Our recent afternoon showers are nice for the lawn and landscapes, and also to cool down the temperatures. Some areas are receiving an abundance of rain.

Make sure you are cutting off your irrigation system during these rain-filled weeks. Excessive amounts of water cause fungus problems.

We deal with brown patch fungus, dollar spot fungus, large patch fungus, and grey leaf spot. Fungicide applications will help control the fungus outbreaks. Most fungicides require two applications approximately 14 to 28 days apart. Read the label and follow the recommendations.

We also will start seeing in our lawns the white moths that lay the eggs that hatch into army worms and sod webworms. The moths fly across the turf and drop eggs that hatch into the caterpillars that feed on your turf. An insecticide application will help prevent these caterpillars.

We are also seeing more than normal chinch bug damage in St. Augustine lawns this summer, due to the hot and dry weather we had in May and June. Chinch bugs normally start in the sunny areas of the lawn, near the pavement where it is the hottest.

Signs of chinch bugs present is when the grass turns yellow, then brown. Chinch bugs inject a toxin into the grass blade which causes it to die. Recovery from chinch bugs can take months, so apply an insecticide to help prevent damage in your St. Augustine lawn.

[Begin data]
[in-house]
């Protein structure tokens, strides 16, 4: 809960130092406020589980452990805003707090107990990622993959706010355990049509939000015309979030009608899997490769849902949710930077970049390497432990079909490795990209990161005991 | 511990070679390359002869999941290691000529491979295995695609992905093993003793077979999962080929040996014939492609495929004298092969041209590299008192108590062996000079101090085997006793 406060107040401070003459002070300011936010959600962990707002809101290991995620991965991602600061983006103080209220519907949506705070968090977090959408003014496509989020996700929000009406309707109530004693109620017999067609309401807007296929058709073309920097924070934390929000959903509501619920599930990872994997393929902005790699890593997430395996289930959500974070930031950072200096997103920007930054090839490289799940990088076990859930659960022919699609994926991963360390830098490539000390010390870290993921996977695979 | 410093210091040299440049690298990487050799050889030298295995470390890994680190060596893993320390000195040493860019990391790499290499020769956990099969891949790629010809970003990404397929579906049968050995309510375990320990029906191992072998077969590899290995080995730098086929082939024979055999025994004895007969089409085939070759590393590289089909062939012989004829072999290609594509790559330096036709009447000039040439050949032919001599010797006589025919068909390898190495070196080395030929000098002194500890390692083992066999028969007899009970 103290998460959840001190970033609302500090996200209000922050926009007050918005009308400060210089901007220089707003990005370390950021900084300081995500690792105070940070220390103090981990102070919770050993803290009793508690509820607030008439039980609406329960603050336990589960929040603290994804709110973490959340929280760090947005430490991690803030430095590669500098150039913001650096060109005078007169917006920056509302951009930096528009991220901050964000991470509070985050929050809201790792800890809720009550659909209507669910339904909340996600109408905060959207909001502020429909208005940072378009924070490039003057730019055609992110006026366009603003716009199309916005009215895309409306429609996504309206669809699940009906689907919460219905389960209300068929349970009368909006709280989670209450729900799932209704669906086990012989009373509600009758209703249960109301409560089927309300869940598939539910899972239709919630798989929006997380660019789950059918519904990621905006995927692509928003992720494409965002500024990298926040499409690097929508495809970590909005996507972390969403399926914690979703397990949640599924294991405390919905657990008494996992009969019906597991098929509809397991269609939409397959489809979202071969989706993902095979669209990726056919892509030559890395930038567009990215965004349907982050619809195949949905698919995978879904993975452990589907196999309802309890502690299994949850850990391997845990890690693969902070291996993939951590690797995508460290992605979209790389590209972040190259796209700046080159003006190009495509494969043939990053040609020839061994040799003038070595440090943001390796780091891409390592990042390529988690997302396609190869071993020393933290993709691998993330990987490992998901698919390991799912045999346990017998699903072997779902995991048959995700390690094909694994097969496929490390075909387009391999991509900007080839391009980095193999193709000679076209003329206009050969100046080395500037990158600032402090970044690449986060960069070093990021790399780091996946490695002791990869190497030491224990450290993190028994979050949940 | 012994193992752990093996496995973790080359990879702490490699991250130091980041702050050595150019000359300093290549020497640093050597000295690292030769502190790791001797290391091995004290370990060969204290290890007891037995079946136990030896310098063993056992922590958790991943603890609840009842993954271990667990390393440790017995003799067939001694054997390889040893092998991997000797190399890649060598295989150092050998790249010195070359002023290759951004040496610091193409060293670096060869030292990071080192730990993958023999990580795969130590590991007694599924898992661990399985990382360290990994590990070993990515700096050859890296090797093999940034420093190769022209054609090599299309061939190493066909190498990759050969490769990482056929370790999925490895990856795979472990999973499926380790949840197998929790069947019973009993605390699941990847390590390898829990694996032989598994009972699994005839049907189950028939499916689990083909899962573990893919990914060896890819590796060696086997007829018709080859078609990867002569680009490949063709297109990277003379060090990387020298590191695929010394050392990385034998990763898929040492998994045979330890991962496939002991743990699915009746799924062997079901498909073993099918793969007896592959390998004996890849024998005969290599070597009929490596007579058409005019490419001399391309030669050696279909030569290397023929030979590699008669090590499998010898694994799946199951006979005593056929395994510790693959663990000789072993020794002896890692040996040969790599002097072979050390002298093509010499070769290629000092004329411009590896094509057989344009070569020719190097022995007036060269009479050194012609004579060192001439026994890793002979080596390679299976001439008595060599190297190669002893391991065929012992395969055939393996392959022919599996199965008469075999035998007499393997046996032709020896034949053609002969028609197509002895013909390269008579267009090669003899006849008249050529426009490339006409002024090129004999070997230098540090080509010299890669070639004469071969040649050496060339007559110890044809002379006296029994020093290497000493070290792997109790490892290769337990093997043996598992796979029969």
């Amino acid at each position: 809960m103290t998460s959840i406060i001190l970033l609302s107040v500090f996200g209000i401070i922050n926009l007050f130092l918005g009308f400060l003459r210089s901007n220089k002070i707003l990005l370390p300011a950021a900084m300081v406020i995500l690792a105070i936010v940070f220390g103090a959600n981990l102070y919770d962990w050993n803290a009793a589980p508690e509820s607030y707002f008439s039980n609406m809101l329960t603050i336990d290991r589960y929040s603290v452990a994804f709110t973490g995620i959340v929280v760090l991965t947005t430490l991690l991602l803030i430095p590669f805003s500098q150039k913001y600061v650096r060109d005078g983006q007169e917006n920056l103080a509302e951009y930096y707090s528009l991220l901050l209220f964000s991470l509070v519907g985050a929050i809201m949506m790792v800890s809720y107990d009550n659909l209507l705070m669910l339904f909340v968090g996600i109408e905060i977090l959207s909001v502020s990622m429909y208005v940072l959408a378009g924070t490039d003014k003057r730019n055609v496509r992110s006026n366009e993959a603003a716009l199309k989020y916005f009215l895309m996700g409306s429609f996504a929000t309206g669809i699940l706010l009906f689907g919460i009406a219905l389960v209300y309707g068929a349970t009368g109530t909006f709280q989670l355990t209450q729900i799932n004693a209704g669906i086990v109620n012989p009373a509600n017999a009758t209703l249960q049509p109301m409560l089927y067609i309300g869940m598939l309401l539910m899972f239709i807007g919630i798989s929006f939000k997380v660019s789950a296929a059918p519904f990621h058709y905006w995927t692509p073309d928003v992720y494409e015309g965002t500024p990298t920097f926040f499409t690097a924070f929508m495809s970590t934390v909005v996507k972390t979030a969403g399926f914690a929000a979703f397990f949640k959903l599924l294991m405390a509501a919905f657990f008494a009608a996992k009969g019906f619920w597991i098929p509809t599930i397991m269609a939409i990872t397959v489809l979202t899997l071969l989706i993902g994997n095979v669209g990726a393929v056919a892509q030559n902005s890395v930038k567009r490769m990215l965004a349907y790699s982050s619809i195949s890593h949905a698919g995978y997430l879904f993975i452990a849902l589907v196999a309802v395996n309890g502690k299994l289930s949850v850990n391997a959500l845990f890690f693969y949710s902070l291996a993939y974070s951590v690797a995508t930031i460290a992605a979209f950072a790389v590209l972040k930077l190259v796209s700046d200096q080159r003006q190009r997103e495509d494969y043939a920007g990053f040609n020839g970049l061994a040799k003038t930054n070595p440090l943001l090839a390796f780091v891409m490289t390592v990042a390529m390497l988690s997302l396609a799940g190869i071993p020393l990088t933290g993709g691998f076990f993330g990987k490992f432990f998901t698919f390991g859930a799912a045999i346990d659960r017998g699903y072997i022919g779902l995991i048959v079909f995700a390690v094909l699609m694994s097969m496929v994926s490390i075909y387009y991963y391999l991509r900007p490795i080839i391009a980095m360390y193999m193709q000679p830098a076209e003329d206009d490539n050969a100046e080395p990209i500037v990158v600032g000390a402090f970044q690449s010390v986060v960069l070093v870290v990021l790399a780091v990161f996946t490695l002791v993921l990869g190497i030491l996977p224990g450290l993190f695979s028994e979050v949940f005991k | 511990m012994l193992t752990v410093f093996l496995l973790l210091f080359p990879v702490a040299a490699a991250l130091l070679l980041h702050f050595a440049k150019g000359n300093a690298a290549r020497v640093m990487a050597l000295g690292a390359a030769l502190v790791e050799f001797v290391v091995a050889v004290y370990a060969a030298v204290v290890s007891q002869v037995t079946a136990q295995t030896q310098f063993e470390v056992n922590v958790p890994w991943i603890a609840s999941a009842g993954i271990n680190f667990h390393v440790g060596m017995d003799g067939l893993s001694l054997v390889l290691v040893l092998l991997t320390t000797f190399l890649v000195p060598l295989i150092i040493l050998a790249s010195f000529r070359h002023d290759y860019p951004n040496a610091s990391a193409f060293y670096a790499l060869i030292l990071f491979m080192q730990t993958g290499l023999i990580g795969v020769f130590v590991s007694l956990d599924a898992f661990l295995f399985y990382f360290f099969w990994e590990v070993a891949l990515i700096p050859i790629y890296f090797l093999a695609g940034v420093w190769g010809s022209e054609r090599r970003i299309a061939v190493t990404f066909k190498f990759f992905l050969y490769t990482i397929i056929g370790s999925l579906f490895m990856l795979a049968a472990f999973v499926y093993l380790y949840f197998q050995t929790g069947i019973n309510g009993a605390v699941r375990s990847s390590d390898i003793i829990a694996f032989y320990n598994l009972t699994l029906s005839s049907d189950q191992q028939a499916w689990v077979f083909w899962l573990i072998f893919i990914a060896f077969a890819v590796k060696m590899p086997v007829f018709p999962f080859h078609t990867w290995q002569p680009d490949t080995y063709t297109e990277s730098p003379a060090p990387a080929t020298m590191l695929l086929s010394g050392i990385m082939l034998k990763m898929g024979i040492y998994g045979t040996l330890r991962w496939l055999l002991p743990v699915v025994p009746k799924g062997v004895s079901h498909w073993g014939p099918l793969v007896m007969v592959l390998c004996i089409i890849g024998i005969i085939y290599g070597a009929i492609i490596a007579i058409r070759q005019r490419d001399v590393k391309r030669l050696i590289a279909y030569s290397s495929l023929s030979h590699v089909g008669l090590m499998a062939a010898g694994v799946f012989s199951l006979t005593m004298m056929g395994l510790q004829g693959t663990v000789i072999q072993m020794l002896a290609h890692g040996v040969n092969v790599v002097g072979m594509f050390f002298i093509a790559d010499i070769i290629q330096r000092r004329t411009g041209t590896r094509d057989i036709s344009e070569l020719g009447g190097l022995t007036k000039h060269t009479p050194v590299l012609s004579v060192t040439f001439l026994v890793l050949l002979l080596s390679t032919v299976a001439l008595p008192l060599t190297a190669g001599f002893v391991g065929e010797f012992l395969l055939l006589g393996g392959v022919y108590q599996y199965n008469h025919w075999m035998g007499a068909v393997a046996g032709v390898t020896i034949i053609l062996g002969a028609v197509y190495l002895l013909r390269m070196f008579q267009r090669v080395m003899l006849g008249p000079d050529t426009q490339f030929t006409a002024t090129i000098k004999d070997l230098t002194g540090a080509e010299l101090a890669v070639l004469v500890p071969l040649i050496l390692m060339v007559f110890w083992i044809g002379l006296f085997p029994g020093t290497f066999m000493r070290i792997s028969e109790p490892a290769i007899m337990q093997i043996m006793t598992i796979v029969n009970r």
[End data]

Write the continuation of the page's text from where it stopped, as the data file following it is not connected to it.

If your shrubs need pruning, now is the time to cut back your ornamentals before fall arrives. Some of your ornamentals will start putting on buds this fall which produces the beautiful flowers we see in the spring. Make sure your final pruning is done before October arrives.

Insects on your ornamentals can also be an issue this time of year. We deal with aphids on crape myrtles; lace bugs on azaleas and lantana; and mealy bugs, scale, and spider mites – just to name a few. Apply an insecticide and miticide to help prevent any of these insects on your plantings.

Applying a late summer fertilization to your lawn will help it resist any insect damage and keep it vigorous going into the fall season. Use a fertilizer with an insecticide to help prevent the insect damage.

Monitor the amount of rain you receive with a rain gauge. Your lawn needs 1½ to 2 inches of water each week this time of year.

Mark Deloach is the owner of Lawn Doctor of Beaufort County.